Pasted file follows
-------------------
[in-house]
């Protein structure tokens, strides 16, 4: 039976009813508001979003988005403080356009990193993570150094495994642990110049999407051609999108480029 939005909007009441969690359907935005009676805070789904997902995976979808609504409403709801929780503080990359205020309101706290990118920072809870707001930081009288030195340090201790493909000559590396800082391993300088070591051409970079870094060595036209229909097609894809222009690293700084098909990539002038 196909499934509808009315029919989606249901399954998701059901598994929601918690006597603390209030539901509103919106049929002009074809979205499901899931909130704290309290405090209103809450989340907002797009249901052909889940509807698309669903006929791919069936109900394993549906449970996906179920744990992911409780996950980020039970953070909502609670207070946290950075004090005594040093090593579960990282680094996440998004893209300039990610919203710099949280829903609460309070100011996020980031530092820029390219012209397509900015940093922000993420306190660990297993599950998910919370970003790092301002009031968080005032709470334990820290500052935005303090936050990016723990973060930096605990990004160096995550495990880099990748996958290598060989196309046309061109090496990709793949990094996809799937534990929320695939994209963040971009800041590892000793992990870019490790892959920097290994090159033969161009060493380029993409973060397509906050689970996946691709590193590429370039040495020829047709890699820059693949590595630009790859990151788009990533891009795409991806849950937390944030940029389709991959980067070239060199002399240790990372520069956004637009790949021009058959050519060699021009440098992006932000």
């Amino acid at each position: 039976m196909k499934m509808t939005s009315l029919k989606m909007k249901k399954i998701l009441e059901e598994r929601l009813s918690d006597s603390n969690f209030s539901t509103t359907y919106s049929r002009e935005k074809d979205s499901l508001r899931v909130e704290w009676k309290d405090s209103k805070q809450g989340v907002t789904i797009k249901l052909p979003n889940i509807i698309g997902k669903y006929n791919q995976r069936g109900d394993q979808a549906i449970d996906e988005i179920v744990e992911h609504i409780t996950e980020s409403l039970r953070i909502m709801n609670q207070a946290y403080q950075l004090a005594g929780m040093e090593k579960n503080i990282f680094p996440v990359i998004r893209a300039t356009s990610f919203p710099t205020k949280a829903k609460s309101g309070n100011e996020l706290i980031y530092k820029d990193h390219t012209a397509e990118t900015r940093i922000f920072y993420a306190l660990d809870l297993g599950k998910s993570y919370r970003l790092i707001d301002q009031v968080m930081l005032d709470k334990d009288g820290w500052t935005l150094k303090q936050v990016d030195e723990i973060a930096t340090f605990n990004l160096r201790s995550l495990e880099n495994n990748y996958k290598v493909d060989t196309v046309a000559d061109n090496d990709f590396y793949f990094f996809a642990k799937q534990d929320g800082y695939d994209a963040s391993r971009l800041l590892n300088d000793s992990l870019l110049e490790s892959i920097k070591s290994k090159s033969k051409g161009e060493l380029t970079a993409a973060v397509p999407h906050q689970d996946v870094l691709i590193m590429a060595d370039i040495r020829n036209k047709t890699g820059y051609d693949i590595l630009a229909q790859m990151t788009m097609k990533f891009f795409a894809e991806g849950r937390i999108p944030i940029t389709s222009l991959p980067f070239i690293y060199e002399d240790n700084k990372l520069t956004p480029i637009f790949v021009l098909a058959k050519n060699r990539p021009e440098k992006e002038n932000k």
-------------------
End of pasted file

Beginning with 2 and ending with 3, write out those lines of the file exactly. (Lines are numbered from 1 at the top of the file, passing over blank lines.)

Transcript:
């Protein structure tokens, strides 16, 4: 039976009813508001979003988005403080356009990193993570150094495994642990110049999407051609999108480029 939005909007009441969690359907935005009676805070789904997902995976979808609504409403709801929780503080990359205020309101706290990118920072809870707001930081009288030195340090201790493909000559590396800082391993300088070591051409970079870094060595036209229909097609894809222009690293700084098909990539002038 196909499934509808009315029919989606249901399954998701059901598994929601918690006597603390209030539901509103919106049929002009074809979205499901899931909130704290309290405090209103809450989340907002797009249901052909889940509807698309669903006929791919069936109900394993549906449970996906179920744990992911409780996950980020039970953070909502609670207070946290950075004090005594040093090593579960990282680094996440998004893209300039990610919203710099949280829903609460309070100011996020980031530092820029390219012209397509900015940093922000993420306190660990297993599950998910919370970003790092301002009031968080005032709470334990820290500052935005303090936050990016723990973060930096605990990004160096995550495990880099990748996958290598060989196309046309061109090496990709793949990094996809799937534990929320695939994209963040971009800041590892000793992990870019490790892959920097290994090159033969161009060493380029993409973060397509906050689970996946691709590193590429370039040495020829047709890699820059693949590595630009790859990151788009990533891009795409991806849950937390944030940029389709991959980067070239060199002399240790990372520069956004637009790949021009058959050519060699021009440098992006932000």
């Amino acid at each position: 039976m196909k499934m509808t939005s009315l029919k989606m909007k249901k399954i998701l009441e059901e598994r929601l009813s918690d006597s603390n969690f209030s539901t509103t359907y919106s049929r002009e935005k074809d979205s499901l508001r899931v909130e704290w009676k309290d405090s209103k805070q809450g989340v907002t789904i797009k249901l052909p979003n889940i509807i698309g997902k669903y006929n791919q995976r069936g109900d394993q979808a549906i449970d996906e988005i179920v744990e992911h609504i409780t996950e980020s409403l039970r953070i909502m709801n609670q207070a946290y403080q950075l004090a005594g929780m040093e090593k579960n503080i990282f680094p996440v990359i998004r893209a300039t356009s990610f919203p710099t205020k949280a829903k609460s309101g309070n100011e996020l706290i980031y530092k820029d990193h390219t012209a397509e990118t900015r940093i922000f920072y993420a306190l660990d809870l297993g599950k998910s993570y919370r970003l790092i707001d301002q009031v968080m930081l005032d709470k334990d009288g820290w500052t935005l150094k303090q936050v990016d030195e723990i973060a930096t340090f605990n990004l160096r201790s995550l495990e880099n495994n990748y996958k290598v493909d060989t196309v046309a000559d061109n090496d990709f590396y793949f990094f996809a642990k799937q534990d929320g800082y695939d994209a963040s391993r971009l800041l590892n300088d000793s992990l870019l110049e490790s892959i920097k070591s290994k090159s033969k051409g161009e060493l380029t970079a993409a973060v397509p999407h906050q689970d996946v870094l691709i590193m590429a060595d370039i040495r020829n036209k047709t890699g820059y051609d693949i590595l630009a229909q790859m990151t788009m097609k990533f891009f795409a894809e991806g849950r937390i999108p944030i940029t389709s222009l991959p980067f070239i690293y060199e002399d240790n700084k990372l520069t956004p480029i637009f790949v021009l098909a058959k050519n060699r990539p021009e440098k992006e002038n932000k």